At first i declined to write about Egypt because, well, it really didnt affect me at all i guess but a few nights ago after meeting the man who I think runs organised crime in Istanbul, having far too much Raki at dinner and Grey Goose Vodka at the W bar while ‘Tony Soprano’ told me that I have to let him know in advance when I come back to Istanbul (I think he may want me to smuggle in drugs for him) I saw Mubarak step down, in four languages on two W suite TVs on 7 news channels, in Egypt after ruling for 30 years.
His rise to power was similar to most African dictators, he led a revolution or was part of one, became a favourite of the people and those in power and then when he got his moment he seized it. He just never worked out when the correct time was to move on from it and so the hands that held the Egyptian people aloft became an iron fist that held them by the throats and ultimately were the reason his reign came to an end.
The problem I have, and I assume Ill have many disagreements about this, is the way he was deposed. I guess if I were completely honest he would never have gone had the people not taken to the streets, but my concern is the way the masses are starting to control politics of countries. What should happen is the democratic process should allow the majority of any country to have a voice in its leadership and while I agree in this instance that was not allowed to happen, my point is what if it was? What if the masses just were sick of a leader and decided to march, riot, loot and pillage until the leadership stepped down?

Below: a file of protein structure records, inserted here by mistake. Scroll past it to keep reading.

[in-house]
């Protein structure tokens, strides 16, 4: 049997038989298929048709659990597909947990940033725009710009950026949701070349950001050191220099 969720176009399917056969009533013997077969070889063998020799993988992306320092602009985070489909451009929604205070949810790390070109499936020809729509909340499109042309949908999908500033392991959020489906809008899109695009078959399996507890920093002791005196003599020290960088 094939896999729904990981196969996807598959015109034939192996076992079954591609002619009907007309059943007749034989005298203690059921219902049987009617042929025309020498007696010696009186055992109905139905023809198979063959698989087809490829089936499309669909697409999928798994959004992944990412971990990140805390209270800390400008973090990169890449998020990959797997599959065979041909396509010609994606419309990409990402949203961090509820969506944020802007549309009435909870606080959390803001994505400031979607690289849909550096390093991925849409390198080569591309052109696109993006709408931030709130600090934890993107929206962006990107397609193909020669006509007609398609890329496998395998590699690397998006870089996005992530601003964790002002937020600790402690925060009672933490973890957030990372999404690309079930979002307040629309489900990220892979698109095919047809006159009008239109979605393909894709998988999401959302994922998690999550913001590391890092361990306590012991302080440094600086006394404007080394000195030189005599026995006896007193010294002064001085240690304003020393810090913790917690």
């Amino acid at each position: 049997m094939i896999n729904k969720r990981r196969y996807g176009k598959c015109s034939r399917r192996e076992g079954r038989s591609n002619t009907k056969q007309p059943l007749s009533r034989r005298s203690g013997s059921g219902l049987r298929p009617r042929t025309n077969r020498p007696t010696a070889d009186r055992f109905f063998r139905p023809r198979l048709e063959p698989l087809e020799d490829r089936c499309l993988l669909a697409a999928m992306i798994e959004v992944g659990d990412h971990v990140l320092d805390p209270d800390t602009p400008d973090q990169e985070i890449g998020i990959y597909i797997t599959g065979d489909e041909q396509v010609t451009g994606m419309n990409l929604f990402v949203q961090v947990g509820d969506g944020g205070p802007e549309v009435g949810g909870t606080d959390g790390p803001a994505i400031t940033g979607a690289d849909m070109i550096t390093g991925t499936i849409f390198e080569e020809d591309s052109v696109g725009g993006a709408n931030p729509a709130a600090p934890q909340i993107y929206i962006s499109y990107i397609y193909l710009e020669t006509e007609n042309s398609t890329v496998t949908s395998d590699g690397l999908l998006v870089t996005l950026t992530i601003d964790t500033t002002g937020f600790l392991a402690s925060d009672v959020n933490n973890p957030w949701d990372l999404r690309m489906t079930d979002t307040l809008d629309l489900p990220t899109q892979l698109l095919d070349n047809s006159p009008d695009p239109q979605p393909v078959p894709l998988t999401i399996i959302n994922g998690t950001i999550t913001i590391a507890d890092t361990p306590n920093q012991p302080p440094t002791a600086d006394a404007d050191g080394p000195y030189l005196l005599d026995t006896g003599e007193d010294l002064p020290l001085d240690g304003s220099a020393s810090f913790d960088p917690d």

What’s stopping the people from throwing a country into chaos as they have done with Egypt? (Although in this case with valid reason). Is it the army? The police? Are they any match for millions marching on a town square? That is assuming they are in fact against the masses because as in Egypt the army merely kept the violence to a minimum rather than stopping the protest!
Egypt is certainly not the first time a leader has been deposed by the people but, for me, it just seems like a frightening realisation that the masses hold the fragile balance of any nation in their hands and who’s to say that if they are not happy with their share that they will take to the streets?
I rejoice with Egyptians and applaud their bravery and courage in finally taking the most important of stands but I cannot help but think that they have opened the eyes and ears of the rest of the dissatisfied people around the globe who want to emulate their ‘victory’ even if the intentions are not as noble!
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